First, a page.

Eye Infection and Allergy Information
It's not uncommon for a person to experience an eye infection and allergy at the same time, and it's actually pretty common for an allergy to develop into an infection if it's left untreated.
Pink Eye is the common name for most eye infections that cause the eye to swell up and turn red. It's actually sort of an umbrella term used to describe these symptoms, and contrary to popular belief not all cases of pink eye are actually contagious.
The term pink eye comes with a sort of stigma that it's easily transferred from one person to another, but that's actually only the case if the infection is caused by a bacteria or virus. Eye infection and allergy symptoms are often the same though, which is why someone with an Eye Allergy might easily confuse it with an infection.
Allergic conjunctivitis is the actual term for an eye allergy, and the Eye Allergy Symptoms of that usually include swelling, redness, excess tearing, and Blurry Vision due to all the tears in the eye. Does that sound familiar? Those are the exact same symptoms usually associated with a contagious Eye Infection.
It's important to go talk to a doctor if you think your Eye Allergies are worse than normal. Just as there are a lot of people who mistakenly think that a common eye allergy is the same as a contagious eye infection, the opposite is true as well.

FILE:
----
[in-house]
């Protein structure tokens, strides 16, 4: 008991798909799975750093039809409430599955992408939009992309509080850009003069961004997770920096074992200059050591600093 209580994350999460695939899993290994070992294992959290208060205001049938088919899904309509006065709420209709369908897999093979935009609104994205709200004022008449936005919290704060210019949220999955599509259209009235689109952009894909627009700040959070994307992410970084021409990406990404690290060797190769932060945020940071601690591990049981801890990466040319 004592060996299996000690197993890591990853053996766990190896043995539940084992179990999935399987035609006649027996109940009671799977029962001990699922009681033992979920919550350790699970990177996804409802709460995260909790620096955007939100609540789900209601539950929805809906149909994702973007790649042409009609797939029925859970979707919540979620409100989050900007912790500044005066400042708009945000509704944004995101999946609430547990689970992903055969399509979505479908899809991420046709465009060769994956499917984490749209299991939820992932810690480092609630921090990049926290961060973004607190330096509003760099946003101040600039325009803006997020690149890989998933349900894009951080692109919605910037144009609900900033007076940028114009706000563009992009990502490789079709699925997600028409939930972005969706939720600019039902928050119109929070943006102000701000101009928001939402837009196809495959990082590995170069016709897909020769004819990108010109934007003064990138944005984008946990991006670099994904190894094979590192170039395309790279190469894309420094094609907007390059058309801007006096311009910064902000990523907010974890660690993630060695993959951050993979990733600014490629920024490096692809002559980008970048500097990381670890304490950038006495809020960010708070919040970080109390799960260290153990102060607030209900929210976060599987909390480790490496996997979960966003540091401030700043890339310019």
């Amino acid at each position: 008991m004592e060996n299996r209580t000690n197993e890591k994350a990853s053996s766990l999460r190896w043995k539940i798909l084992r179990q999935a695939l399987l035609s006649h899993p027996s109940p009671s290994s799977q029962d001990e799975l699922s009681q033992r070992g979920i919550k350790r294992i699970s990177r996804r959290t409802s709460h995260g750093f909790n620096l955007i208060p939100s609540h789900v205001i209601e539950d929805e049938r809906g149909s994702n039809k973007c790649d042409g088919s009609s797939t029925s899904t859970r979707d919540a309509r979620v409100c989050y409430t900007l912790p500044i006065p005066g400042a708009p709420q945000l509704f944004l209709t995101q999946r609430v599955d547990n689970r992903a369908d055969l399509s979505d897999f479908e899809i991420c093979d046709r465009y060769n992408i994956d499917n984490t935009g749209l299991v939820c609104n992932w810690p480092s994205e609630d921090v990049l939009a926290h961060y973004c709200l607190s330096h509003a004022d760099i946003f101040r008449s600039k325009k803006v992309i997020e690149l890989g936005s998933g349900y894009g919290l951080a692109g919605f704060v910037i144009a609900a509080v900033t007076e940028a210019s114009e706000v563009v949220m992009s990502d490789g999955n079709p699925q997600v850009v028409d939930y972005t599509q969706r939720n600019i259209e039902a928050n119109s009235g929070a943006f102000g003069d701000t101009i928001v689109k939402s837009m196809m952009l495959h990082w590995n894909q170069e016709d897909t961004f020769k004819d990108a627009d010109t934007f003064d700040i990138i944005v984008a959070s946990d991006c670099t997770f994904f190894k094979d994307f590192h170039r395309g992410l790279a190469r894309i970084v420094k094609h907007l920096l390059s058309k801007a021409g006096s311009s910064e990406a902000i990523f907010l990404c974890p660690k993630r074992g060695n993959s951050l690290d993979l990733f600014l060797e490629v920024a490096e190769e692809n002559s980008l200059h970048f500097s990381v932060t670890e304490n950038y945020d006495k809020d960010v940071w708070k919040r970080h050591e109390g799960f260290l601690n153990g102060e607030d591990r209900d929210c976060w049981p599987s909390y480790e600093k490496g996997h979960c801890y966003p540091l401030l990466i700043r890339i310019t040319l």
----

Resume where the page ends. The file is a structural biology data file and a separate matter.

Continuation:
You could easily pick up a virus or bacteria that affects your eyes, but if you are prone to allergies you might just dismiss it as another allergy attack. Pay careful attention to the Eye Allergies Symptoms you're experiencing, and get in touch with a doctor immediately if anything seems out of the ordinary.
An untreated eye infection has the potential to actually harm your eyes and possibly cause some scarring to occur. If you want to Protect Your Eyesight, you can't take any chances with your vision.
So what are the Eye Allergy Treatments for something like this?
Surprisingly, some of the same treatments are used for both an allergic response and an infection. Your doctor will probably prescribe a decongestant, an antihistamine, or an ocular steroid.
Ocular decongestants bring down the level of redness by constricting most of the blood vessels located in the eye. They're mostly used for short-term treatment since long-term use can be potentially dangerous. In fact, using more than the recommended amount could actually make your Allergy Eye Symptom worse.
Ocular antihistamines block histamine release and help bring down swelling and itching. You can get these over the counter if you haven't seen a doctor, but there are also stronger prescription versions that your doctor might recommend instead.
Ocular steroids are usually the last line of defense against eye infection and allergy symptoms, mostly since misuse can actually lead to Vision Problems and eye damage. It's been recorded that overusing ocular steroids might increase your risk of developing Cataracts later on in life, so you have to be very careful with this Allergy Eye Treatment.
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